After hosting a BBC Natural World documentary revealing the plight of the slow loris in Indonesia, a top primatologist has started a campaign to cease the trade in this particular threatened primate.
Anna Nekaris, the host, is Professor in Primate Conservation at Oxford Brookes University and specialises in lorises, nocturnal mammals and Asian primates. In the programme Jungle Gremlins of Java which was broadcast in January this year, Anna is followed by the cameras as she checks out the infamous pet markets in Jakarta. Here slow lorises and other vulnerable and endangered species are openly on sale. [pullquote]Our primate rehabilitation centre in Java is home to more than 100 slow lorises that have been rescued from the illegal pet trade. Nowadays it is easier to find these animals in the markets than it is in the wild. [/pullquote]
Slow loris threatened by the pet trade.
The plight of these cute looking primates starts when they are snared from the wild, these shy, nocturnal primates are jam-packed into small wire cages.
Once the captured animals are passed on to the traders the suffering really starts. The traders cut down the lorises’ teeth with nail clippers or pliers to stop them from biting. This terrible mutilation often triggers infection, leading to the painful death of many of the lorises before they have even been sold or made it to the pet markets.
TV documentary led to campaign to get slow loris trade banned.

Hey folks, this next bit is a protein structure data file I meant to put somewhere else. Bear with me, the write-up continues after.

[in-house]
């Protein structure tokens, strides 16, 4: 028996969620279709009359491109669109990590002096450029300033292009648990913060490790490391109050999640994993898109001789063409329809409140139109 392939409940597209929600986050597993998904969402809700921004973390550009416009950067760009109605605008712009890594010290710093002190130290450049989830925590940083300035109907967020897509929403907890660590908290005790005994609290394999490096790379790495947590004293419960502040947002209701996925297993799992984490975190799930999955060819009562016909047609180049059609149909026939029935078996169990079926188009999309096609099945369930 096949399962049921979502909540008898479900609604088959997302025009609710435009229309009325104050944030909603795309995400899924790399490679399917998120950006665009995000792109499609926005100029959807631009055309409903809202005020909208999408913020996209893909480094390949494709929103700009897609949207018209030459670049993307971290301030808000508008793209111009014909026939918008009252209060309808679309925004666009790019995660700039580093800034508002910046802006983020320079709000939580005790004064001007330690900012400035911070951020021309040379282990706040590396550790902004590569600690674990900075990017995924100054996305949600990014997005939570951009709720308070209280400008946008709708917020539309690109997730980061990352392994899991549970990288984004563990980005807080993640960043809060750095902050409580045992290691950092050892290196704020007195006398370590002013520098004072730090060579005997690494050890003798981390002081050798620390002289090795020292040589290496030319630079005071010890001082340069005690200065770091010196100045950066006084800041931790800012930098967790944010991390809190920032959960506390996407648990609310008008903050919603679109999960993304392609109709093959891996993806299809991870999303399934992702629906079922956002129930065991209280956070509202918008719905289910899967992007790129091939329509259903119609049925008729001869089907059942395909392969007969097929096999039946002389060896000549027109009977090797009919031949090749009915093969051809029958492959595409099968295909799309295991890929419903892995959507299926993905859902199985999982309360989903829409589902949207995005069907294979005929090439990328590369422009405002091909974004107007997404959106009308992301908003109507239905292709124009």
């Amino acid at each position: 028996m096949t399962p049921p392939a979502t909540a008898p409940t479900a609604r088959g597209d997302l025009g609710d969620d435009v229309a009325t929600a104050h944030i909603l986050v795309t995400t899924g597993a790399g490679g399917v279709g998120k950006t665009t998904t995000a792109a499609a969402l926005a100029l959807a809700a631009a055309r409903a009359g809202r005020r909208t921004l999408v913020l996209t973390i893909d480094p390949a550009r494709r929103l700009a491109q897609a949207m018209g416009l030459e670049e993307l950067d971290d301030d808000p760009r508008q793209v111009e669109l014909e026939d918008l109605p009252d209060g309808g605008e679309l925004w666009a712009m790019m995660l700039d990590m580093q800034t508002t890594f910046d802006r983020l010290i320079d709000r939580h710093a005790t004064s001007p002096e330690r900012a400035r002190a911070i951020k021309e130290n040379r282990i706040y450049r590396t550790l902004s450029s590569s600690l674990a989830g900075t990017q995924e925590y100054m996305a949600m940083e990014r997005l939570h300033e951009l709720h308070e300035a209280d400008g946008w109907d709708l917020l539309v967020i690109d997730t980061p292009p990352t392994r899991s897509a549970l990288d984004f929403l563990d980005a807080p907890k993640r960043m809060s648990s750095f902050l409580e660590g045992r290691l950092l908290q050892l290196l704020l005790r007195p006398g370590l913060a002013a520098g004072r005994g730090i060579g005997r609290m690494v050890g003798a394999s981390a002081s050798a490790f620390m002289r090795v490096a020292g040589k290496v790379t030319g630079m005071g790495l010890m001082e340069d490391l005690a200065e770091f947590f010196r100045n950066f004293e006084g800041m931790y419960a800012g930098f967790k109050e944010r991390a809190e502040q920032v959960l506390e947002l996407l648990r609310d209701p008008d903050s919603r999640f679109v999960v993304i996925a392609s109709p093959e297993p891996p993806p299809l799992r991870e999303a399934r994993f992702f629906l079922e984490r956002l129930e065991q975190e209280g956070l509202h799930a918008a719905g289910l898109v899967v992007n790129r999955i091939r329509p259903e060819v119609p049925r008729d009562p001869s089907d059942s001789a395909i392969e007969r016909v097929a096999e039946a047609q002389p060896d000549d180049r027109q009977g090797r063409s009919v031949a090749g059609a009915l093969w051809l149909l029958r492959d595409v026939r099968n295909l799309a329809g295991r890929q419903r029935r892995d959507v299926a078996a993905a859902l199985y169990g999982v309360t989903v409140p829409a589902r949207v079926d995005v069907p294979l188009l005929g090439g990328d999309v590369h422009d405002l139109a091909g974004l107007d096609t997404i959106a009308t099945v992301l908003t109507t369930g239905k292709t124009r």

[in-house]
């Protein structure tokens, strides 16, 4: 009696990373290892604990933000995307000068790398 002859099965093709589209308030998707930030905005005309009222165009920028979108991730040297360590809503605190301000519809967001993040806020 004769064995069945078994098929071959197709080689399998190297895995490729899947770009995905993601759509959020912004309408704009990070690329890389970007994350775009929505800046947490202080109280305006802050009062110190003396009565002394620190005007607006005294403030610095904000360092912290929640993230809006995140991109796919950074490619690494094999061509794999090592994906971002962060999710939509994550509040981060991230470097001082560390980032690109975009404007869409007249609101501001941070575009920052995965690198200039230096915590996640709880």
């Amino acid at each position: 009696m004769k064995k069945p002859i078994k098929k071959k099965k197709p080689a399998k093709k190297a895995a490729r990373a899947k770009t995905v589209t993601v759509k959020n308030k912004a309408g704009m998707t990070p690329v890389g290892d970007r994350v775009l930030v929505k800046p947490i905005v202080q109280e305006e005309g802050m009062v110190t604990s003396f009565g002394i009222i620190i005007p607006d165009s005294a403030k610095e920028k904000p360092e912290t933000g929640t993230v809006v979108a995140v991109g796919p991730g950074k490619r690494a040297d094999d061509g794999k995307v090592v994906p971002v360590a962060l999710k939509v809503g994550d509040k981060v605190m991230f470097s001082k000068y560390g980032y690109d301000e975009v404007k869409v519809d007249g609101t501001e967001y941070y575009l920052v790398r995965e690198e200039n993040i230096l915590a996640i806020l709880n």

In response to the huge public outcry at the views of distress in the animal markets, Professor Nekaris began a postcard campaign recommending to the Indonesian government to close the markets down, thereby ending the agony of thousands of wild animals and stifling a trade which is moving the slow loris species to the threshold of extinction.
In merely a few weeks Anna compiled more than 700 signed postcards and 500 extra comments and statements from key conservationists including the world famous Ethologist Marc Bekoff. Last Wednesday 21 March, she presented them to a representative from the Indonesian Embassy.
Dr Nekaris said: “Indonesia is home to three of the world’s slow loris species. The public response to the plight of these animals has been truly overwhelming. The loris is little known, however, even within Indonesia. We are very happy to work with the government to help them develop training initiatives to promote protection of these rare and precious primates, and to help with enforcement of Indonesia’s existing laws.”
Anna’s campaign is being given support by International Animal Rescue (IAR), at whose centre in West Java a great deal of the BBC documentary was filmed, and by the Born Free Foundation (BFF). The BFF’s letter-writing team, Activate, has been supporting the effort of Dr Nekaris to maintain the slow loris. Virginia McKenna OBE, BFF Founder and Trustee, has also constructed a personal letter to the Indonesian Embassy advocating them to act and shut down the market.
She says in her letter: “The slow loris, the world’s only venomous primate, is a fascinating and beautiful example of Indonesia’s stunning wildlife, and the loris from Java is on the list of the world’s 25 Most Endangered Primates. Indonesia is to be commended for its legislation banning the trade in slow lorises but I respectfully urge the Government to strenuously enforce their laws to protect this remarkable creature.”
Alan Knight OBE, IAR’s CEO, adds: “Our primate rehabilitation centre in Java is home to more than 100 slow lorises that have been rescued from the illegal pet trade. Nowadays it is easier to find these animals in the markets than it is in the wild. We will do all we can to assist the Indonesian government in protecting this unique endangered species before it is too late.”
Oxford Brookes University. Slow Loris.